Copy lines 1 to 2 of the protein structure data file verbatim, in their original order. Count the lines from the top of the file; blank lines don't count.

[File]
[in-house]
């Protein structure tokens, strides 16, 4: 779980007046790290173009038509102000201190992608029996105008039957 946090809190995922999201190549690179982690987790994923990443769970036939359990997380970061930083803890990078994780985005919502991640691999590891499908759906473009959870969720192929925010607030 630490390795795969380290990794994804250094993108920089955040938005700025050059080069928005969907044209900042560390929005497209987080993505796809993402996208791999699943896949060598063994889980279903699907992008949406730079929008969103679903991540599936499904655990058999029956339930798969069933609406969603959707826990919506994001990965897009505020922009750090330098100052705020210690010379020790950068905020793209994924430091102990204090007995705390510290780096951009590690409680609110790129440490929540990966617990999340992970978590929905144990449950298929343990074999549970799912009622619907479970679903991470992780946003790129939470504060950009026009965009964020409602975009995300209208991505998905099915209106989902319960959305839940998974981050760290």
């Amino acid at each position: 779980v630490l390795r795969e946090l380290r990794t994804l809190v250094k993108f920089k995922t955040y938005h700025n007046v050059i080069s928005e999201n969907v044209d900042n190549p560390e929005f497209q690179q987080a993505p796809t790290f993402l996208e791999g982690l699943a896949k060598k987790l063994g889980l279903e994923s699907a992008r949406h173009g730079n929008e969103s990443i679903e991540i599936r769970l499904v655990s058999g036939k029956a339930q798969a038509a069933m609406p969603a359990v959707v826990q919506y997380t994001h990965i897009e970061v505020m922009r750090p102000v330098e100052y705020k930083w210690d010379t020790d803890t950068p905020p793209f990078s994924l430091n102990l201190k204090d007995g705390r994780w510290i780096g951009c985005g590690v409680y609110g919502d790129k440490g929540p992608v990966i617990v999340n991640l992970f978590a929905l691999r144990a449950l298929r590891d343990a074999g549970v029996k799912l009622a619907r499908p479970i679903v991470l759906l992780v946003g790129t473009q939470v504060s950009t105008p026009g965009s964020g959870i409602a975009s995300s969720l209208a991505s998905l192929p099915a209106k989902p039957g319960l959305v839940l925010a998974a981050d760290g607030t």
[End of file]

[in-house]
């Protein structure tokens, strides 16, 4: 779980007046790290173009038509102000201190992608029996105008039957 946090809190995922999201190549690179982690987790994923990443769970036939359990997380970061930083803890990078994780985005919502991640691999590891499908759906473009959870969720192929925010607030 630490390795795969380290990794994804250094993108920089955040938005700025050059080069928005969907044209900042560390929005497209987080993505796809993402996208791999699943896949060598063994889980279903699907992008949406730079929008969103679903991540599936499904655990058999029956339930798969069933609406969603959707826990919506994001990965897009505020922009750090330098100052705020210690010379020790950068905020793209994924430091102990204090007995705390510290780096951009590690409680609110790129440490929540990966617990999340992970978590929905144990449950298929343990074999549970799912009622619907479970679903991470992780946003790129939470504060950009026009965009964020409602975009995300209208991505998905099915209106989902319960959305839940998974981050760290």